An expired SSL (secure sockets layer) certificate just became the lethal bugaboo for Microsoft’s Azure Cloud Storage services when the expiration pulled down the cloud service on Friday afternoon. It took the software mega-giant less than a day to fix the problem and Microsoft announced on Saturday that the service had been entirely restored.
“Beginning Friday, February 22 at 12:44 PM PST, Storage experienced a worldwide outage impacting HTTPS operations (SSL traffic) due to an expired certificate,” Microsoft revealed on the Windows Azure service dashboard during the outage.
Not only did the outage affect much of the Azure service, but customers also reported issues struck Xbox Music and Video services—potential issues also reported by the company while the service was being restored.
“Further updates will be published to keep you apprised of the situation. We apologize for any inconvenience this causes our customers,” the company said.
Repairs completed, but what led to a single expired certificate to cause a global outage?
This isn’t the first time that Microsoft Azure has suffered an outage that affected a multitude of their customers. Last year, also in February, Windows Azure Management Service went down and the problem spread to Windows Azure Compute. That outage was also caused by a certificate problem due to a date-related issue triggered by Leap Day.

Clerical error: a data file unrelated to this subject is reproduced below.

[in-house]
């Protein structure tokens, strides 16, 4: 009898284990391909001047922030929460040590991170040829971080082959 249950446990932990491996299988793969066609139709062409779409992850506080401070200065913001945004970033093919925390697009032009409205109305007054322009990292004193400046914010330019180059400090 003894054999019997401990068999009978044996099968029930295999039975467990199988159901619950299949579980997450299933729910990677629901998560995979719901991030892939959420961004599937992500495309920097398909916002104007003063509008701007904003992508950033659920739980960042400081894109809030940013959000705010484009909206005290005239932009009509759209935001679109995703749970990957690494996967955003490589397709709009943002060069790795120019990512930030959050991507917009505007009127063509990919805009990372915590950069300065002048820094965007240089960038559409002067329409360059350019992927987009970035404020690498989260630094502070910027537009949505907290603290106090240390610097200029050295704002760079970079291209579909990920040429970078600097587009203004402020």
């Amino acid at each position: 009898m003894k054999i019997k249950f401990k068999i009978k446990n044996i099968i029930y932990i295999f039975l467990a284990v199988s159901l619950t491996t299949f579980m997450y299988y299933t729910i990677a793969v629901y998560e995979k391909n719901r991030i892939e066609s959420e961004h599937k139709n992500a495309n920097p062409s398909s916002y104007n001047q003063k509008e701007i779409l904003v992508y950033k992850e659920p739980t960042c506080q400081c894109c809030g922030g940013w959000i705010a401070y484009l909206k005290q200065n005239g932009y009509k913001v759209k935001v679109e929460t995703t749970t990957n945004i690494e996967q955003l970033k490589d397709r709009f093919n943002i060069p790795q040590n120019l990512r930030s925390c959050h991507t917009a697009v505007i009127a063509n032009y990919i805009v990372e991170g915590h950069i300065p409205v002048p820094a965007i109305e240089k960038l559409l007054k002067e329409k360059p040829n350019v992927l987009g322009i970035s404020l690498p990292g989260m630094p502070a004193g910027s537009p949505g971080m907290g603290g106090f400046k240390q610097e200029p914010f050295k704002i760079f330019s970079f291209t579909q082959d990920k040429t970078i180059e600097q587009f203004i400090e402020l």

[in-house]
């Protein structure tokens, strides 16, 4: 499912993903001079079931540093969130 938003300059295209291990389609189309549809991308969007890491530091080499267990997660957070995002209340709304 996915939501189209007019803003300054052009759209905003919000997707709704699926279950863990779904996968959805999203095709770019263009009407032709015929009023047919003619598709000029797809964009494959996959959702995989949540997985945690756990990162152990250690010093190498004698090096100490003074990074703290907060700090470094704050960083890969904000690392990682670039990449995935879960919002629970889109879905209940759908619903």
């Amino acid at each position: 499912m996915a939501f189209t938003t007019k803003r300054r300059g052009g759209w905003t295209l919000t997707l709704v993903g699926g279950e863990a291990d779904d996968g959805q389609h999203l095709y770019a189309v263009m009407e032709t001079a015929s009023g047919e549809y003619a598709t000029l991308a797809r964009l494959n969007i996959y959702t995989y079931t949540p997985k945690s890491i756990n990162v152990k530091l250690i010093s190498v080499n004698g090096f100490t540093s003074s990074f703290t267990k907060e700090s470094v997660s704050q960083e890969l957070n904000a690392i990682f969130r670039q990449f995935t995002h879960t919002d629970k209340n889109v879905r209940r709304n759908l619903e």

The company, since contacted, has not revealed the source of how a certificate was permitted to expire or how the expiration itself led to the outage.
Microsoft isn’t the only cloud provider in the ecology to suffer from outages that lasted hours or even portions of days. Amazon Web Services has suffered several massive outages (July 2012, August 2012) as well has Google (September 2012, December 2012). These outages and the usefulness of cloud architectures that depend on systems such as AWS and Azure lead to questions of how to handle or crisis manage when the primary provider has a massive failure.
Companies such as Reddit and Netflix rely heavily on AWS. As a result, Netflix has been working on open source libraries for crisis recovery should their cloud-based infrastructure through AWS gets borked—but so far nobody has been able to survive massive outages without a scratch; although Netflix has been working on solutions to make sure customers still get served even if the cloud isn’t serving them.
Latest posts by Kyt Dotson (see all)
- Meet VREAL: the startup that wants to become the Twitch of virtual reality - April 28, 2016
- What new features for Skype for Business means for DevOps and developers - April 28, 2016
- Bitcoin Weekly 2016 April 27: Bitcoin payments come to Steam, Japan OKs virtual currency, an unlucky someone sent 291 BTC as a fee - April 27, 2016